how to stop compulsive behavior in dogs

 Note: obsessive-compulsive behavior is a serious problem and, depending on the severity, can cause harm to the dog. For critical behavioral problems, a qualified behaviorist should work together with a veterinarian to resolve the problem.

The History Of The Kiwi

A strong desire to participate in a ball game when the ball is thrown, very far away from the dog, which can not stop chasing its tail, licking its feet or paws, spinning, flying, running with obstacles, biting (longing and eating non-food substances) or examining the buttocks are just some of the most common behaviors in OCD. The reality is that real canine compulsive behavior is a stressful existence for the dog, as well as for the whole family.

When I was living in Florida, a student came to me with a one-year-old shepherd dog named Kiwi. Even as a 9-week-old puppy, Kiwi had a habit of looking at shadows on the ground (and then pouncing on them). The family thought it was fun and started using a laser pen and a flashlight to encourage him to chase the rays of light. Almost immediately, the Kiwi was on high alert for shadows all day. His obsession caused him to stop eating and socializing with his human family. While walking, he threw himself into the shadows on the sidewalk with such force that his nose flooded. His family no longer thought it was fun, so they called me to assess the behavior.

During our first meeting, Kiwi was obsessed with the shadows on the floor, and when a ray of light reflected from his owner's watch passed through the room, Kiwi chased after him and crashed his head into the wall. The family was terribly upset that they had created this behavior, and they didn't understand why their friend's dog (a Labrador Retriever) was chasing a flashlight beam but didn't go as far as the Kiwi. I explained that sometimes there can be a hereditary component to the behavior and that there is a theory that high-energy dogs with intense attraction may be more prone to compulsive behavior. In addition, most veterinarians agree that one of the main causes of OCD is stress.

Get to the root of the problem

The first thing I did with my family got a full kiwi health checkup to rule out any illness that might cause stress (conditions like thyroid imbalance can do that). The kiwi tests returned to the normal range, and the vet noted that the dog's pads were worn and stripped, which I also noticed in my assessment.

I then asked for a seven-day log of everything Kiwi did and a list of everyone he interacted with to get an idea of his daily routine. What he really wanted to know was whether there were any stressors in his life that could have caused his behavior.

When I received the log, I was happy to see that there are many areas that can be improved. Starting with the fact that when the family left for work and school, Kiwi was alone on a big concrete run that he walked up and down all day (causing his pads to be worn out and covered in layers). As if that stress wasn't enough, the chain-link race leaned on a neighbor's fence, with his dog running up and down it, and the Kiwi doing the same on his side. When the family returned home, he was fed, took a short walk, and returned to running, as everyone went to their sports training. This pattern was repeated from Monday to Friday, as well as on weekends when the family trained and played during the day. With this lifestyle, I can imagine that most people reading this are wondering why the family has a dog at all. Frustration, stress, and lack of human interaction certainly contributed to their behavior with OCD.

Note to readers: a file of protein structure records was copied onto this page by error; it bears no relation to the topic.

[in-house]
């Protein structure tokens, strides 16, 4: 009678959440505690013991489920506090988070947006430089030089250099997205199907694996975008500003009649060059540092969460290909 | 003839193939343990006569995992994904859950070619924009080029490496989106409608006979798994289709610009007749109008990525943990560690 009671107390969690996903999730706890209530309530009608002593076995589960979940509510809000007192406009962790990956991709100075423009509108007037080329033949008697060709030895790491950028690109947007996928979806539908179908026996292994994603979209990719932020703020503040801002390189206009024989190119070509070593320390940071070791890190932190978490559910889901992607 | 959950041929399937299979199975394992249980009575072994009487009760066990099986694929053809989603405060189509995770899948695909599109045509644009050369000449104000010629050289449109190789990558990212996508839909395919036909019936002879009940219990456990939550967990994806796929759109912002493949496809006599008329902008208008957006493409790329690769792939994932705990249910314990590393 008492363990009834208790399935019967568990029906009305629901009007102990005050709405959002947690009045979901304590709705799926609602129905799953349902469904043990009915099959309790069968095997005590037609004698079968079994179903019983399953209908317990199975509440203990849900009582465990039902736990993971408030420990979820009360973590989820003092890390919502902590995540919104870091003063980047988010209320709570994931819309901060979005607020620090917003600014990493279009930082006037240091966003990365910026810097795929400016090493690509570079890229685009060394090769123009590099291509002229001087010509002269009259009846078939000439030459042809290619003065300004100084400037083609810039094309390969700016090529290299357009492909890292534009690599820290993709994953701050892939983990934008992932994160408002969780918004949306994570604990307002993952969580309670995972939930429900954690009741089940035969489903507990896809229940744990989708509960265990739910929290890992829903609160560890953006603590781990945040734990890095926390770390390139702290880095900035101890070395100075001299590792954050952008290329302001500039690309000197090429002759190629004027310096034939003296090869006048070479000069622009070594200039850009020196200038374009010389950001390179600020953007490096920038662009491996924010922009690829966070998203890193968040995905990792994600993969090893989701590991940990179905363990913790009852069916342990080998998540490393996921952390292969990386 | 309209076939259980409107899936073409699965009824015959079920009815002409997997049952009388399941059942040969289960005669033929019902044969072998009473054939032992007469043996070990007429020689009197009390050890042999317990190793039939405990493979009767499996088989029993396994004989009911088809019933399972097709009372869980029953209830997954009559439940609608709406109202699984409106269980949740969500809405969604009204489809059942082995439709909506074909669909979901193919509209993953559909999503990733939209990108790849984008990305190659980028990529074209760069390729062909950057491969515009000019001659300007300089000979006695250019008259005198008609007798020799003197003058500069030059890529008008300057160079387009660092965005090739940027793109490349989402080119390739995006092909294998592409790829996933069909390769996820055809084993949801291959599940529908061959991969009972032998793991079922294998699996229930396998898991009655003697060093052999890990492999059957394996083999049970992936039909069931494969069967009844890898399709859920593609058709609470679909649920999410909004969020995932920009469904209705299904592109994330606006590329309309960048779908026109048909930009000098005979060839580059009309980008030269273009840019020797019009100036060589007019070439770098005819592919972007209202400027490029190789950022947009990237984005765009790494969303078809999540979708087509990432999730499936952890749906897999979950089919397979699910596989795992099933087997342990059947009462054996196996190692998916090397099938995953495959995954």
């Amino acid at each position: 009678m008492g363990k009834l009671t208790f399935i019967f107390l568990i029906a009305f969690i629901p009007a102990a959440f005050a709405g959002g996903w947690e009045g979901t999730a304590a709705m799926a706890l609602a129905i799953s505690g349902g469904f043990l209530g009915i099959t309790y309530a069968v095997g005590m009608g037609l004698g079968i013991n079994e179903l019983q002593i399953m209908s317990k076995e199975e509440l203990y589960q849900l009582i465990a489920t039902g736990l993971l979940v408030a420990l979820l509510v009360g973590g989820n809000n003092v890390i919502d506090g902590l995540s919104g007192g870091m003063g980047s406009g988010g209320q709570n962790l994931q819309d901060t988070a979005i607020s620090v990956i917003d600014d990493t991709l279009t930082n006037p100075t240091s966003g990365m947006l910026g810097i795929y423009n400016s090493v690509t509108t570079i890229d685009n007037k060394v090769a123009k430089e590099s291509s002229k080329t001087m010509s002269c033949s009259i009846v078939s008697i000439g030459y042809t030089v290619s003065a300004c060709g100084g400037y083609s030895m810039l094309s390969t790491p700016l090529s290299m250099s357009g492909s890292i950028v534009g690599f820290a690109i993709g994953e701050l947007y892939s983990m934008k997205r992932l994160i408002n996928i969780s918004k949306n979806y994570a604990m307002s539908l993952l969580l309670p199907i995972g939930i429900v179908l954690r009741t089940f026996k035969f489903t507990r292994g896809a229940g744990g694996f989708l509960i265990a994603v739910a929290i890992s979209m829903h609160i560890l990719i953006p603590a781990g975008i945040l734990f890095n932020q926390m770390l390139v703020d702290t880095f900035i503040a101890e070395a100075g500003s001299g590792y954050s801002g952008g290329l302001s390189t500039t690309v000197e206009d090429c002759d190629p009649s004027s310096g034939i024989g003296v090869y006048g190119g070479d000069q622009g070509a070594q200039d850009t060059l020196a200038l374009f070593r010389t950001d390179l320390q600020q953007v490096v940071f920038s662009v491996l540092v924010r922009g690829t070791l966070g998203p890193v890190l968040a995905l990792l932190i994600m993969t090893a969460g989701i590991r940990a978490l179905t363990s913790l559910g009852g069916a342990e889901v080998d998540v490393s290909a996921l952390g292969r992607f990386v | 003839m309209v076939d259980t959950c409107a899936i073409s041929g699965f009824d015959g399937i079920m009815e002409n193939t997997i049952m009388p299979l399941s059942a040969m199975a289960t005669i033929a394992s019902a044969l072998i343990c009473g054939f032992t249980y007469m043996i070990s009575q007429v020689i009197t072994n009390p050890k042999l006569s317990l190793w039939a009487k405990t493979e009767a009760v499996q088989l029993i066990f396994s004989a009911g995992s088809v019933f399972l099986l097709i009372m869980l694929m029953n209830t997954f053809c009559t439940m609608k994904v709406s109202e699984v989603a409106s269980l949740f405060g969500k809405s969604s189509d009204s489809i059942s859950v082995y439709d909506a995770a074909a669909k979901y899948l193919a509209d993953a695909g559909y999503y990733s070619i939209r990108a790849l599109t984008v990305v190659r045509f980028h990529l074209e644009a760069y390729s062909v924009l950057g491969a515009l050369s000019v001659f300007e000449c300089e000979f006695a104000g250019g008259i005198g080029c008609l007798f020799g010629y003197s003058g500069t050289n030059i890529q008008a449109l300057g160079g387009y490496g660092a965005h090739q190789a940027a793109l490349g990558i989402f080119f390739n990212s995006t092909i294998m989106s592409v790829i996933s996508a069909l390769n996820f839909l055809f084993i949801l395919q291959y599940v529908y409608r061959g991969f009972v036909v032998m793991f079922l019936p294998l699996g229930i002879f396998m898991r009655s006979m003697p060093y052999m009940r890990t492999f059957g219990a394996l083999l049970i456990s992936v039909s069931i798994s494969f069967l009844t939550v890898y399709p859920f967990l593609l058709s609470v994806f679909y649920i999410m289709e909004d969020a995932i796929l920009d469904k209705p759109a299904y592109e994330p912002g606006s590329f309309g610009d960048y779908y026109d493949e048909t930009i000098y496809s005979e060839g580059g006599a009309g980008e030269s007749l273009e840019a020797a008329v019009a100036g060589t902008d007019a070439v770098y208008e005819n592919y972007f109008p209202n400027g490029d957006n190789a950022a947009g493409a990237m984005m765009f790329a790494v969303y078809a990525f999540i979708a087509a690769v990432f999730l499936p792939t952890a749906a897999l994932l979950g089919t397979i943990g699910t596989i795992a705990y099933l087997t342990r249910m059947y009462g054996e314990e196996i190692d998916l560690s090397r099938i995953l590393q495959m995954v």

Stop the madness

The first thing I suggested was to hire a Kiwi dog walker instead of leaving him in the race. In addition, he wanted to be locked in the house (in a shadowless room with a closed drawer) when the family was not at home. Fortunately, he was trained with puppies and received positive feedback about his box. When the family was not at home, kiwis were stuffed for no more than three or four hours at a time. The dog owner came to walk and play with him for 45 minutes, at least three times a day. When the family was at home, the Kiwi had to be at home with them (under supervision), and the obedience commands we started to teach were reinforced and used at home.

That way, the Kiwi's mind won't be looking for shadows and light to haunt it. Instead, he would focus on what they wanted to focus on. Fortunately, the family supported all the changes.

My next suggestion was, in addition to continuing to attend obedience classes, to enroll Kiwi in an agility course at our local club.

The dog had reserves of energy and drive, and soon they moved on to participate in agility tests. And because it was a real sport, this sports family was very happy to be a part of it.

Rehabilitation of the Kiwi did not happen overnight. But because the family was committed to the end result - a happy, stress-free dog, they did everything they could to put it on the road to recovery, offering a good lesson to any owner who suspects OCD in their dog.


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